Sampson County native Susan C. Faircloth has been named the new director of Colorado State University’s School of Education. Faircloth, an enrolled member of the Coharie Tribe, joins CSU from the University of North Carolina Wilmington, where she is a professor in the Department of Educational Leadership.
Faircloth has a diverse set of research interests, which include Indigenous education, the education of culturally and linguistically diverse students with special educational needs, and the moral and ethical dimensions of school leadership.
“I am thrilled that eminent scholar and leader Dr. Susan Faircloth will be joining CSU as director of the School of Education,” said Jeff McCubbin, dean of the College of Health and Human Sciences.
“My family and I are extremely excited to join the Colorado State University community,” said Faircloth. “What attracted me most to this university and the surrounding community was the opportunity not only to live out my academic life in a supportive, energetic, and intellectually stimulating environment, but also the opportunity for my family and me to live in an area that offers a variety of educational, cultural, and recreational options that allow us to become enmeshed within the local community.”
Attracted to land-grant mission
Faircloth was also attracted to CSU because it is one of the nation’s original land-grant institutions.
“Both my master’s and doctoral degrees were earned at a land-grant institution, The Pennsylvania State University,” she said. “I hold dear the land-grant mission of serving the people and communities of this land and ensuring equitable educational opportunities and access for all.”
Faircloth has published extensively on various topics within American Indian and Indigenous education, examining identity, social justice, culture, poverty, and leadership, among other issues.
“As an American Indian and scholar of Indigenous education, my career has been marked by both a personal and professional commitment to issues of diversity, equity, and inclusion,” she said. “I view CSU as a great place in which to continue and expand this work while supporting faculty, staff, and students in pursuing their own individual and collective goals and aspirations as they relate to education.”
Faircloth’s scholarship appears widely in journals such as Educational Administration Quarterly, Harvard Educational Review, The Journal of Special Education Leadership, International Studies in Educational Administration, Values and Ethics in Educational Administration, Tribal College Journal of American Indian Higher Education, Rural Special Education Quarterly, and Journal of Disability Policy Studies. She is currently co-editing a book entitled: On Indian ground: The South – A return to Indigenous knowledge – Generating hope, leadership, and sovereignty through education.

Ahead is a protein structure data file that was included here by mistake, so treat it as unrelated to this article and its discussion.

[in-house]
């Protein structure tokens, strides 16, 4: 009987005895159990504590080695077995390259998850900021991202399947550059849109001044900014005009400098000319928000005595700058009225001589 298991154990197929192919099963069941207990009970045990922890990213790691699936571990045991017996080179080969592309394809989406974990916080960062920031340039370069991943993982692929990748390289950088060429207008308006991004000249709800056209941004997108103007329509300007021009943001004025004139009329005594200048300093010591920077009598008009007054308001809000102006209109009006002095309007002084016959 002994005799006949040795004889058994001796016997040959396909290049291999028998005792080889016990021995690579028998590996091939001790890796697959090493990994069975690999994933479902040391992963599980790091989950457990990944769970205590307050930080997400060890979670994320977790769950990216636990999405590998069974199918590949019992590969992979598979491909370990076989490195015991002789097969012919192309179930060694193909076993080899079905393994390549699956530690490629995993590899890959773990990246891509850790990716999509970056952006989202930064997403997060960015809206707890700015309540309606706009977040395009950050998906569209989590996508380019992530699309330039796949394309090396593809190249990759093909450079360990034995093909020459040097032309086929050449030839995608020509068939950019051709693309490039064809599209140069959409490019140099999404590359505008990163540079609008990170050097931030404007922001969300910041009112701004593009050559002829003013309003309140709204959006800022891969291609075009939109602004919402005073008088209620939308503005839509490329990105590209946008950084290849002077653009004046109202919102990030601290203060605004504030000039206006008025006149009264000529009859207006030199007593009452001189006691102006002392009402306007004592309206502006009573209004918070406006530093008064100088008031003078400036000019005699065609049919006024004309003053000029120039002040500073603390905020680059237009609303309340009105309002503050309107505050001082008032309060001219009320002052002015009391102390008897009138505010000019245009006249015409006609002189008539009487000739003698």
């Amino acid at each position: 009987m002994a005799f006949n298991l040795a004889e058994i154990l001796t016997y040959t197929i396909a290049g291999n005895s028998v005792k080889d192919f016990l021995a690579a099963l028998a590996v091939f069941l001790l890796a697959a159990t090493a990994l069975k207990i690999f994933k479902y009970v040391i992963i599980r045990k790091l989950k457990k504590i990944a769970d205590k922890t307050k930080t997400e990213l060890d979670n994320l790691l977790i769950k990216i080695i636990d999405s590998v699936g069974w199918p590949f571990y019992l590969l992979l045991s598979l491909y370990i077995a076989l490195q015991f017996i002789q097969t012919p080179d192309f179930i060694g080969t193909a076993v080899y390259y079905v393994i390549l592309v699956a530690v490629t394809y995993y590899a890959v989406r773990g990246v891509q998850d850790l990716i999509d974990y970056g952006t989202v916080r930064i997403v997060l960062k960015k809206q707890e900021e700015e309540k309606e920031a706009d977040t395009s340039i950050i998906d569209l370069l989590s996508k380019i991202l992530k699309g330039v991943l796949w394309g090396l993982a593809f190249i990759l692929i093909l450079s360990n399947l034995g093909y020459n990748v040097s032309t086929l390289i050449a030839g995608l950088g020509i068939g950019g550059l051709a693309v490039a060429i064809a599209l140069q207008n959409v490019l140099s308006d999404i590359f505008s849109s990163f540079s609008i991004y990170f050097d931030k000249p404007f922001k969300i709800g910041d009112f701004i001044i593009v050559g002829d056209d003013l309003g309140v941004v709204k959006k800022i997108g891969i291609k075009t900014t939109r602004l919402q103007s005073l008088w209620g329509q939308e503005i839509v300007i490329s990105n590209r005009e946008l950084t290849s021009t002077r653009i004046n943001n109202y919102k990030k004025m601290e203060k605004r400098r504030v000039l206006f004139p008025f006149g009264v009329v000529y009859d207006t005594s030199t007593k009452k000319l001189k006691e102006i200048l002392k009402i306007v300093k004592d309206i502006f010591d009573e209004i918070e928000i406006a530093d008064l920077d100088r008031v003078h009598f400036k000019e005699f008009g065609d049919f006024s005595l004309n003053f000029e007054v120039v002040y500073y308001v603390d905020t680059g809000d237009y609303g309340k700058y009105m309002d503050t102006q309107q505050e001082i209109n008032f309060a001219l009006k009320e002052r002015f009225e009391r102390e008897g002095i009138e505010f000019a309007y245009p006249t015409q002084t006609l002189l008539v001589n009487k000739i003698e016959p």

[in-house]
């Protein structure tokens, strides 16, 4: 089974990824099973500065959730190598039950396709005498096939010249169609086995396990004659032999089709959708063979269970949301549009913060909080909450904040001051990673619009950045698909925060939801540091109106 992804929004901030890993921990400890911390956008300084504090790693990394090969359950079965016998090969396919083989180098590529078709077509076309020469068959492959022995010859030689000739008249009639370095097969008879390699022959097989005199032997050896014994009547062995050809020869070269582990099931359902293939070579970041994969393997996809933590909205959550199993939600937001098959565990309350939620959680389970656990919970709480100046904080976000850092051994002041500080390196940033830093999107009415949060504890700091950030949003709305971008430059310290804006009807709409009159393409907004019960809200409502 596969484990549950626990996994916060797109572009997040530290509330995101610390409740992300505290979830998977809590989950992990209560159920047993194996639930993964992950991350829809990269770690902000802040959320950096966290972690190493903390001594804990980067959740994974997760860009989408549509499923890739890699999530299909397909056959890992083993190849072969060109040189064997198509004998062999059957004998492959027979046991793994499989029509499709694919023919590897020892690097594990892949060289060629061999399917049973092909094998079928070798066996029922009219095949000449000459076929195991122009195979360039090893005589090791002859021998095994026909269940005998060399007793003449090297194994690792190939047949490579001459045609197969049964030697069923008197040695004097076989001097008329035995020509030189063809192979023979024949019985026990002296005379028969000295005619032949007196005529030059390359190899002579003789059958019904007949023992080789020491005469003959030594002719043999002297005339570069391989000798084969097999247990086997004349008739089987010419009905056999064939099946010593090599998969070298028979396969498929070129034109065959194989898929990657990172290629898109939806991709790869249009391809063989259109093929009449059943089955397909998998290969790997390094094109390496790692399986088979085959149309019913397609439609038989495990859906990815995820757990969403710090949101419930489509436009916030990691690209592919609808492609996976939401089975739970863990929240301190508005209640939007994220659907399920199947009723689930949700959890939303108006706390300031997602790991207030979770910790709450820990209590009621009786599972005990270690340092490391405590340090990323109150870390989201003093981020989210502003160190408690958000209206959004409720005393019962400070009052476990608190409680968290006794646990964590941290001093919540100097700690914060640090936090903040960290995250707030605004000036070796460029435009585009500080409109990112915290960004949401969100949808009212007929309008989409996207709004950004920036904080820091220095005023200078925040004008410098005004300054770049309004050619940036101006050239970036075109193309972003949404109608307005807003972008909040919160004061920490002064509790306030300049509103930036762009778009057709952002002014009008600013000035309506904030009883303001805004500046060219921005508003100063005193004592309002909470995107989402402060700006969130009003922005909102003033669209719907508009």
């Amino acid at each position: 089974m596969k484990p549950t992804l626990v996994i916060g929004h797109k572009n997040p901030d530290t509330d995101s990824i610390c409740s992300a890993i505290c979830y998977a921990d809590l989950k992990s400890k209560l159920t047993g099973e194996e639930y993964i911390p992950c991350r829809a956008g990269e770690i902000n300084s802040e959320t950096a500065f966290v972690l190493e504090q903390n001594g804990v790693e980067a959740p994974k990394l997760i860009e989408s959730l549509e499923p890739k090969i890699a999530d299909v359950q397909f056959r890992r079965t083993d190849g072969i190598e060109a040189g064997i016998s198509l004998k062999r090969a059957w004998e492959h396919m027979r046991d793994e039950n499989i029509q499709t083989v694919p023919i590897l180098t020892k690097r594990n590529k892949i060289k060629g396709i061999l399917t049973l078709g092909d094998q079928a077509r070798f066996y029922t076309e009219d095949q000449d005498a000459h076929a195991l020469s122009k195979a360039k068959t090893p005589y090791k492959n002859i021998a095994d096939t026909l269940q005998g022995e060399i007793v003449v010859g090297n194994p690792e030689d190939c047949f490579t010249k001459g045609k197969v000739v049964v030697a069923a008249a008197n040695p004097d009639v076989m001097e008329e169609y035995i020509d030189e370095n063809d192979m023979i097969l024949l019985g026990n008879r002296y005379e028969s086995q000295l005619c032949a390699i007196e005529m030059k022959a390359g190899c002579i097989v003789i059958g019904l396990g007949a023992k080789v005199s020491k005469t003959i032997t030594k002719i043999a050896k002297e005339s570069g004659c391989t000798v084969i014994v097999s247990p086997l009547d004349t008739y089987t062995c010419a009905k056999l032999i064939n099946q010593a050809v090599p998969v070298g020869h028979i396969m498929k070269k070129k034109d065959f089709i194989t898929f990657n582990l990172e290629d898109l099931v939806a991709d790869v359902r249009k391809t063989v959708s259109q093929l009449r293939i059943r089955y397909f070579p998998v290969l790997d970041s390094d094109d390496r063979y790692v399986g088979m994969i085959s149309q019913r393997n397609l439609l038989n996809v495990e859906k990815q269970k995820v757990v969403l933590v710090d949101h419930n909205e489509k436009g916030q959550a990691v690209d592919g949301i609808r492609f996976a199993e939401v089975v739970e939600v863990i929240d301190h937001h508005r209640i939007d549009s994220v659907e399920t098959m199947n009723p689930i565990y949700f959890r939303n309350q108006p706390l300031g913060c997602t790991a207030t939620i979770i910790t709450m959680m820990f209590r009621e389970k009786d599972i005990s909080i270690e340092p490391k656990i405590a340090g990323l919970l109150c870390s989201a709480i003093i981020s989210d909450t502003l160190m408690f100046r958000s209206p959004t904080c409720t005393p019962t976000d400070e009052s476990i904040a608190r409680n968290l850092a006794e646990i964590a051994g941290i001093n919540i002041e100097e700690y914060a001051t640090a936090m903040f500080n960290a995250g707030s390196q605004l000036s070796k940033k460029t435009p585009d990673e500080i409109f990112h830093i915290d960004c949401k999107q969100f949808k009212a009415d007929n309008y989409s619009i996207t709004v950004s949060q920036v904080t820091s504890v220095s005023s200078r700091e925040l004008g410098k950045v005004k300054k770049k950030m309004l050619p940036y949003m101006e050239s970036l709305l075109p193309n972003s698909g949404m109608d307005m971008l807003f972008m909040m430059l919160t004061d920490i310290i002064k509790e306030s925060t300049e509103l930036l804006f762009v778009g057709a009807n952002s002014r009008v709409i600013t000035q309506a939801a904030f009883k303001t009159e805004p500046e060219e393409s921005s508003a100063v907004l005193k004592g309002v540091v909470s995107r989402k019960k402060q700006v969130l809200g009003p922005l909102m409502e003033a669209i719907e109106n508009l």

Faircloth is also actively involved in service-related activities. She serves as senior associate editor of the American Journal of Education and member of the editorial board of the Journal of American Indian Education.
Service to Indian education
Beyond her editorial service, Faircloth serves on a number of panels and boards. She is a member of the Bureau of Indian Education’s Special Education Advisory Board, vice chair of the North Carolina State Advisory Council on Indian Education, and chair of the technical review panel for the National Indian Education Study conducted by the National Center for Education Statistics, the Office of Indian Education, and the Educational Testing Service.
Prior to joining the faculty of University of North Carolina Wilmington, Faircloth was an associate professor in the Department of Leadership, Policy, and Adult and Higher Education at North Carolina State University and an associate professor and director of the American Indian Leadership Program at Penn State.
Faircloth is a former Fulbright Senior Scholar to New Zealand, Ford Foundation Postdoctoral scholar with the Civil Rights Project/Proyecto Derechos Civiles at the University of California Los Angeles, Fellow with the American Indian/Alaska Native Head Start Research Center at the University of Colorado, and a William C. Friday Fellow for Human Relations.
Faircloth’s tentative start date is July 15.
“As we welcome Dr. Faircloth to the CSU community, I’d also like to recognize the incredibly valuable contributions that have been made to the school by outgoing co-directors Gene Gloeckner and Louise Jennings,” McCubbin said. “Their leadership has provided a strong foundation on which to build.”